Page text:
US: Treasury Budget


Fri Oct 20 13:00:00 CDT 2017

Consensus Consensus Range Actual Previous
Treasury Budget - Level $3.0B $-3.0B to $48.0B $8.0B $-107.7B

Highlights
The Treasury ends fiscal 2017 with a $665.7 billion deficit, 13.7 percent higher than $585.6 billion in fiscal 2016. Driven by net interest and Social Security payments, outlays rose 3 percent in the year to $3.98 trillion. Outlays over matched a 1.5 percent rise in receipts to $3.31 trillion which got a boost from a 2.7 percent rise in individual taxes to $1.59 trillion. Corporate taxes fell 0.8 percent to $297.0 billion. As a percentage of GDP, the deficit comes in at 3.5 percent vs 3.2 percent in fiscal 2016. Note that the month of September ended the fiscal year at an $8.0 billion surplus.

Market Consensus Before Announcement
Ten months into fiscal year 2017, the government's deficit in July was tracking 10.6 percent above fiscal year 2016. The spending side is where the red ink lies with increases in Social Security payments and net interest. Higher receipts, led by individual income taxes, are only a partial offset to the rise in spending. The Econoday consensus for August is calling for a $3.0 billion surplus. Note the exact day of this release is still undetermined.

Definition
The U.S. Treasury releases a monthly account of the surplus or deficit of the federal government. Changes in the budget balance reflect Federal policy on spending and taxation. The government's fiscal year begins in October.



Description
The budget data have several direct and indirect meanings for the financial markets. The most direct relationship lies between the size of the budget deficit and the supply of Treasury securities. The higher the deficit, the more Treasury notes and bonds the government must sell to finance its operation. From there it's simple supply and demand -- if demand is constant but the supply of bonds goes up, the price goes down. The same is true if the deficit falls or is eliminated altogether -- the government needs to sell fewer Treasury bonds, so the supply drops and the price of T-bonds rises. In the past few years, the budget deficit has increased dramatically, and this has put more Treasury securities into the market place.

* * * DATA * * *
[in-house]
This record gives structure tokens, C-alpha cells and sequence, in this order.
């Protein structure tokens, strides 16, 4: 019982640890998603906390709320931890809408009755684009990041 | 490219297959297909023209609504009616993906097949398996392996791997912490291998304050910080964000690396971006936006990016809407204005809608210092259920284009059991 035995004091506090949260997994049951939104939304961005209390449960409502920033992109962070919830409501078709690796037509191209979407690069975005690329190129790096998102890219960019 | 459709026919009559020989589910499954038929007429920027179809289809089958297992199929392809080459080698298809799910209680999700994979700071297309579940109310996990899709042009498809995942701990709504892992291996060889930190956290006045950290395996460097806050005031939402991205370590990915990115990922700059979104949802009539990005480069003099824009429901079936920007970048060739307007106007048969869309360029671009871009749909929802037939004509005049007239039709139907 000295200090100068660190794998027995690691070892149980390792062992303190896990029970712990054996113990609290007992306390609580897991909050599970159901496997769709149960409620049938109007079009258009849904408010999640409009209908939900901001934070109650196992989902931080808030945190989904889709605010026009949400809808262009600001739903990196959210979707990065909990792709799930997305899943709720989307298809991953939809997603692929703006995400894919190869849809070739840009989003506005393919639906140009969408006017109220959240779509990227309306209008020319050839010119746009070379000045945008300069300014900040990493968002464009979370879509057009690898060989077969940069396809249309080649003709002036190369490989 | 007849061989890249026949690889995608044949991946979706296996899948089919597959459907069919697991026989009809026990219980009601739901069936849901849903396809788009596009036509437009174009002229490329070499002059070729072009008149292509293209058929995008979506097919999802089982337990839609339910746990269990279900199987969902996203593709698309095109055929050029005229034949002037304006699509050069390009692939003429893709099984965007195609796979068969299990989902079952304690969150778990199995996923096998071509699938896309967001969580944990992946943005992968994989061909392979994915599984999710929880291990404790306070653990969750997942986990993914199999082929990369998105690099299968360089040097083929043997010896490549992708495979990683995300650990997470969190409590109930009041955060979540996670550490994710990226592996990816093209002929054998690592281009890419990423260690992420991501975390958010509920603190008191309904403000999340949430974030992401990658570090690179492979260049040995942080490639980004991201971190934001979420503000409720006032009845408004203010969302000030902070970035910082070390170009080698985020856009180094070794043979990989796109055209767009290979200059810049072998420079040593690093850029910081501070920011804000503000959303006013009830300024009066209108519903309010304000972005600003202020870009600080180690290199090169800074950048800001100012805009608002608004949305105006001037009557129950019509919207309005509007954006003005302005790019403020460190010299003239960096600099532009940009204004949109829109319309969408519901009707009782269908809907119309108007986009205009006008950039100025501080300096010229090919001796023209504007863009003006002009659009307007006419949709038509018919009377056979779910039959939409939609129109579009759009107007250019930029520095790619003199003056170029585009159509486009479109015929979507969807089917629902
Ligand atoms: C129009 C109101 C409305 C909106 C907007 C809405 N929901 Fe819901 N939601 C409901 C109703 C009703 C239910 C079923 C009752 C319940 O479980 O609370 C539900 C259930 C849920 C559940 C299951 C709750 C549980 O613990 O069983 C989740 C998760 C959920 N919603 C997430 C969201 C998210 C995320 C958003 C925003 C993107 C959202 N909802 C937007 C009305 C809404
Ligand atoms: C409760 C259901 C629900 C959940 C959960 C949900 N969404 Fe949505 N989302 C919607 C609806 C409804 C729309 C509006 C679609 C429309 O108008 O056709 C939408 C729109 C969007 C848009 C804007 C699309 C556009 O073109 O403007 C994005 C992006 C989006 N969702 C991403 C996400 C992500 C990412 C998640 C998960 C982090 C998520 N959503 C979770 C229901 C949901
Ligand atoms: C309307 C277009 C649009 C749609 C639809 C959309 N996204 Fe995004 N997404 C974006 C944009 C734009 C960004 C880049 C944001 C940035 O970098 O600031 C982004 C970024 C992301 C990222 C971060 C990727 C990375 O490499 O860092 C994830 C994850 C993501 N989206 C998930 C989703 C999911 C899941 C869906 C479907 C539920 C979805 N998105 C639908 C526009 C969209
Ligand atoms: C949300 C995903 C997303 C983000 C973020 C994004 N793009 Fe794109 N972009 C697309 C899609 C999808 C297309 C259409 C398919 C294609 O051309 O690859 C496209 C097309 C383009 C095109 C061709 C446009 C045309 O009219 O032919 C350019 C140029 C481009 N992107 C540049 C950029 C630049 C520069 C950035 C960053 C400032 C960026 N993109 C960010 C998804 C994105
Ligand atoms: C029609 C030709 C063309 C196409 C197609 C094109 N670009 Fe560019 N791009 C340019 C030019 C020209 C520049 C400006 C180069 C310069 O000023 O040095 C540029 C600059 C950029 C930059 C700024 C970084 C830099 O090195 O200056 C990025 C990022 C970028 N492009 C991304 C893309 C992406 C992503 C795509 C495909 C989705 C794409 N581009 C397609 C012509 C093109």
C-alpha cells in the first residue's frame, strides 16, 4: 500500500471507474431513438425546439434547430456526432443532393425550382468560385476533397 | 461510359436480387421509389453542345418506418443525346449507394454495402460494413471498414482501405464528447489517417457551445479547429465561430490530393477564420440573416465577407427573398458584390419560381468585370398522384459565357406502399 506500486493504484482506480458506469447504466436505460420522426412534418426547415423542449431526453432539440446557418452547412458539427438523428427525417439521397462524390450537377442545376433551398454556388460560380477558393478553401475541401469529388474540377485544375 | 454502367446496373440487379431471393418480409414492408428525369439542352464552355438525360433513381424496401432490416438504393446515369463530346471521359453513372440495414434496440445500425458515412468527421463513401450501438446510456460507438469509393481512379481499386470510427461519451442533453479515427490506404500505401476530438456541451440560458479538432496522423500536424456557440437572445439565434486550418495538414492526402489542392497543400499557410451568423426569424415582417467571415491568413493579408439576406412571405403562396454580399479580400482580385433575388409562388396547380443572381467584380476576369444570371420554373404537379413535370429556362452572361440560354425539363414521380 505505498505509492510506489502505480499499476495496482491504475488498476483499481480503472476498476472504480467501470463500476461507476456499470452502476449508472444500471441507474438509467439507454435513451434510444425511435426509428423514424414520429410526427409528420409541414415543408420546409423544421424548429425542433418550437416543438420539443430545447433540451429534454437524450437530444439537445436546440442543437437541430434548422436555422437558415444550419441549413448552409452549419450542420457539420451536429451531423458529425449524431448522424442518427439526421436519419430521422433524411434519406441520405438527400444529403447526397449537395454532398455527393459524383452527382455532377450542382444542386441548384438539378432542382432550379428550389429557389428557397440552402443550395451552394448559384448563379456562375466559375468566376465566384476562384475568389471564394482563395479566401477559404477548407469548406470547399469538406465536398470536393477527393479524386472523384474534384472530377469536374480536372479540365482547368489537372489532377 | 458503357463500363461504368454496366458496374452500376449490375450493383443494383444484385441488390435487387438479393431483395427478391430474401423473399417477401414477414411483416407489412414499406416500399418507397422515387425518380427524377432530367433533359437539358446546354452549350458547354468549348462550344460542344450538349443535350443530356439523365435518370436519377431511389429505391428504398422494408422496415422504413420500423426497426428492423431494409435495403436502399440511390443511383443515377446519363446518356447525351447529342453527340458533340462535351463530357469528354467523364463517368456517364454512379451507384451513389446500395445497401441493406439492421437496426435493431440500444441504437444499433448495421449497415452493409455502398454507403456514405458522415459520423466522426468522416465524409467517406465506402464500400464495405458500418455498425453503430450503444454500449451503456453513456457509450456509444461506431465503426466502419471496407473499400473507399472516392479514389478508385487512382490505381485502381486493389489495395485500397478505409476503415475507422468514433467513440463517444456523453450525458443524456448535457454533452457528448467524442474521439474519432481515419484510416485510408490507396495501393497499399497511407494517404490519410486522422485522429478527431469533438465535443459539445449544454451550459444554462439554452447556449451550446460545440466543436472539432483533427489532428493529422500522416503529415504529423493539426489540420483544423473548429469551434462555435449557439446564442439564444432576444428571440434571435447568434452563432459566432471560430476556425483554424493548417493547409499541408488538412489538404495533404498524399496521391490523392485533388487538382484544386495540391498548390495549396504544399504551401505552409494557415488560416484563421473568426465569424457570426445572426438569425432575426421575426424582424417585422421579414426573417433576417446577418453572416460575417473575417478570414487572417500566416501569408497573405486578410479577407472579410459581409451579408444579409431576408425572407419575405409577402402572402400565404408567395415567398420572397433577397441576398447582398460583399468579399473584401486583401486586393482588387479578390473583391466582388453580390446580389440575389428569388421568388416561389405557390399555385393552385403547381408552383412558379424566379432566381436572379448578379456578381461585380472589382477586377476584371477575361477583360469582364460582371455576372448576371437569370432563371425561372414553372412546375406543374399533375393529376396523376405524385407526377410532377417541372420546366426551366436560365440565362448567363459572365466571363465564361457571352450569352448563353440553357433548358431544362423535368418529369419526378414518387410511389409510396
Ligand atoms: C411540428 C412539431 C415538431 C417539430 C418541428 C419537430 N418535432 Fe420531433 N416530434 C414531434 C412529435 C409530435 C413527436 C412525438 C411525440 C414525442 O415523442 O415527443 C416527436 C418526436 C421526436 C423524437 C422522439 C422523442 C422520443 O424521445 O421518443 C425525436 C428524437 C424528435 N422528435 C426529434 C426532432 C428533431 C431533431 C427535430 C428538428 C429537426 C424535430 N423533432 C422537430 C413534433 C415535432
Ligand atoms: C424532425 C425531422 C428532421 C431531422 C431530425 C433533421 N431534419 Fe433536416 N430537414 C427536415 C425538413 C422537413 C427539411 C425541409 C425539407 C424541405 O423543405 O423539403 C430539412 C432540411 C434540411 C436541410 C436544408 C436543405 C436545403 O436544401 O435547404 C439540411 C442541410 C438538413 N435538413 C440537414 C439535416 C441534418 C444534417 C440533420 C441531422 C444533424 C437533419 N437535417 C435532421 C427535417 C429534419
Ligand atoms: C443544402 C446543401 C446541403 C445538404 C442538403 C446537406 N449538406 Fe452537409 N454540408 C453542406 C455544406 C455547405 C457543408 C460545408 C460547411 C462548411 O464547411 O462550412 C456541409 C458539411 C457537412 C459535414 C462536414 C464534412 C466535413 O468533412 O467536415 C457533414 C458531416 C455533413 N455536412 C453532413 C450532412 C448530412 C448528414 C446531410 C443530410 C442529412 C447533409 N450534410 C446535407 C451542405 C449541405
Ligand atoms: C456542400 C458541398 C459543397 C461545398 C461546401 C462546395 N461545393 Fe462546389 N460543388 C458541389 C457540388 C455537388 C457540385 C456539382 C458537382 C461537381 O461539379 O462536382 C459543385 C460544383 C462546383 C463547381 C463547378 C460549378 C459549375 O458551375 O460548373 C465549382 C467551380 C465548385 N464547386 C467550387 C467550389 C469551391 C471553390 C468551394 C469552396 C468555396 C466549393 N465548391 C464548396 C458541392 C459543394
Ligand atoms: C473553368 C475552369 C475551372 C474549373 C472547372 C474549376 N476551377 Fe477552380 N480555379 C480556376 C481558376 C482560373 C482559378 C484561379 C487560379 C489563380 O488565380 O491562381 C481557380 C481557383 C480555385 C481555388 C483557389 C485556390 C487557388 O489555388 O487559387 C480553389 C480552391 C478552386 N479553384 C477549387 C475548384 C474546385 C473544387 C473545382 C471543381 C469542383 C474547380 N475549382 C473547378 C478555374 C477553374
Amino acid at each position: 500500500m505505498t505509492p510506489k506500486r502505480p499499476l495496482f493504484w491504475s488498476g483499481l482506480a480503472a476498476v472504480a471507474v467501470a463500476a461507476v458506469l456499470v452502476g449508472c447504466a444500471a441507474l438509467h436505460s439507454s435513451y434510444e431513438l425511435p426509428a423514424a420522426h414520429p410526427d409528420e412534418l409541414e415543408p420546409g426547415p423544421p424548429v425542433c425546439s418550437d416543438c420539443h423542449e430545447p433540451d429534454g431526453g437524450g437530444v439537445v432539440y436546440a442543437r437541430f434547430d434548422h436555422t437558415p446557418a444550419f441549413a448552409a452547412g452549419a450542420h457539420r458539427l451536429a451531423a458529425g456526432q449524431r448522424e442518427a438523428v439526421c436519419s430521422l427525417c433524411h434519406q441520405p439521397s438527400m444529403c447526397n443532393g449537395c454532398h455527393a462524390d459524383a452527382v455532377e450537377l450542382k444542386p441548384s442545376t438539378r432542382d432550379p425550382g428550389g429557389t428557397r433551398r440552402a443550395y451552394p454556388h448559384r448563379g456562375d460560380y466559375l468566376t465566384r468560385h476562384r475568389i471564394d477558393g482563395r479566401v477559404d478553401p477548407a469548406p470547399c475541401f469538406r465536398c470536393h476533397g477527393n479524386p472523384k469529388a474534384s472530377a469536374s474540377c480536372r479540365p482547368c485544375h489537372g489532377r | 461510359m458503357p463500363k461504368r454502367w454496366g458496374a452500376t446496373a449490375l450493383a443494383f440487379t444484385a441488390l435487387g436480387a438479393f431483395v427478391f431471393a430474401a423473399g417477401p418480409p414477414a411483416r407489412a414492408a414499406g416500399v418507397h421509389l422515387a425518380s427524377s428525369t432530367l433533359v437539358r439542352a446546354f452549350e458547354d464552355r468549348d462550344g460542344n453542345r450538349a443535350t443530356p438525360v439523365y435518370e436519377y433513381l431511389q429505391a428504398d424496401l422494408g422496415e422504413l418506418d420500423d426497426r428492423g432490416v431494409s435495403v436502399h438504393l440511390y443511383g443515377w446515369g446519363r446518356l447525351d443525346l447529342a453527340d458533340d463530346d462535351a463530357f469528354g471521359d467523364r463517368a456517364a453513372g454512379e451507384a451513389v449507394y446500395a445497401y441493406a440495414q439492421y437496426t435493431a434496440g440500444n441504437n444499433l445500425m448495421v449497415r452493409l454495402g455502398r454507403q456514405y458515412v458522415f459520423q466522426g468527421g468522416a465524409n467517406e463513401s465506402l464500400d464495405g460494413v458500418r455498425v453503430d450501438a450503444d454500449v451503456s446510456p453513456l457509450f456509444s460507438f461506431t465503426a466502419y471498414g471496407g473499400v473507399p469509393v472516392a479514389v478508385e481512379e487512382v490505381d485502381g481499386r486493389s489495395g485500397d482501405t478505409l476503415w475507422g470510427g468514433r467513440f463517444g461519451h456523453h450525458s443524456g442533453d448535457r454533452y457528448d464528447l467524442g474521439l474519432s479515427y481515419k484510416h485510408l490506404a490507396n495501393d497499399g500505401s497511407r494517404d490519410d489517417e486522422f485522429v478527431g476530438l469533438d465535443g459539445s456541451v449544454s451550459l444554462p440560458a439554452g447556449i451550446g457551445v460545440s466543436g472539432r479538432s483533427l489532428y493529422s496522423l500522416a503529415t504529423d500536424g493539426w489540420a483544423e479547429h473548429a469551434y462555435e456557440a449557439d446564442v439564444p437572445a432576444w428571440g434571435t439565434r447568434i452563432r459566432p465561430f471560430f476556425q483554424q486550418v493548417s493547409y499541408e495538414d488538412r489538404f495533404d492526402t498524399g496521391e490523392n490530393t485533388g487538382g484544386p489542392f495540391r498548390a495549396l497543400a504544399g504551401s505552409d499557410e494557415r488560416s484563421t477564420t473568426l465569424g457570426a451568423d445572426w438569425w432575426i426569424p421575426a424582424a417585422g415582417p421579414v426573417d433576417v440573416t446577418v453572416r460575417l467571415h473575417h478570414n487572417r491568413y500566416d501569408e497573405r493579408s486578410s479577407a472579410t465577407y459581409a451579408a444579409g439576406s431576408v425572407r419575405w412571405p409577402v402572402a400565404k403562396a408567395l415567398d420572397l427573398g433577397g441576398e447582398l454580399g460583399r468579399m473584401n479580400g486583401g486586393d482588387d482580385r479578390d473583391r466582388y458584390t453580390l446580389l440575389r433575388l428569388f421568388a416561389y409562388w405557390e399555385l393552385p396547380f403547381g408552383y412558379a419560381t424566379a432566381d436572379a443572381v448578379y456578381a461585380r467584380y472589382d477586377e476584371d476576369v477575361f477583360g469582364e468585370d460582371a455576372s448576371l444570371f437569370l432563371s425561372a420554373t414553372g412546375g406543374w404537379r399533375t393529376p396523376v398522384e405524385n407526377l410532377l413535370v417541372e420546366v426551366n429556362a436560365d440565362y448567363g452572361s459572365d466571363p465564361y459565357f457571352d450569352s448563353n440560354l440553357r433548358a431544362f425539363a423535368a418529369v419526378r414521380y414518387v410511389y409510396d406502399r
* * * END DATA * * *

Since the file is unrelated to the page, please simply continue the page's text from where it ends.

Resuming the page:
The Federal government borrows money through the issuance of Treasury securities; so higher deficits mean a larger supply of securities and (again, assuming constant demand) lower prices. With notes and bonds, lower prices are equated with higher yields, so in this example, the government borrows money at higher interest rates. That impact ripples across all other interest rate-bearing securities and creates a higher interest-rate environment for stocks, which is bearish.

In addition to following the trend in the budget deficit or surplus, investors can gain valuable insight to the state of the economy by looking at the government's tax receipts. Higher tax receipts lead to an improved deficit situation when economic conditions are strong; conversely, lower tax receipts reflect a sluggish economic environment.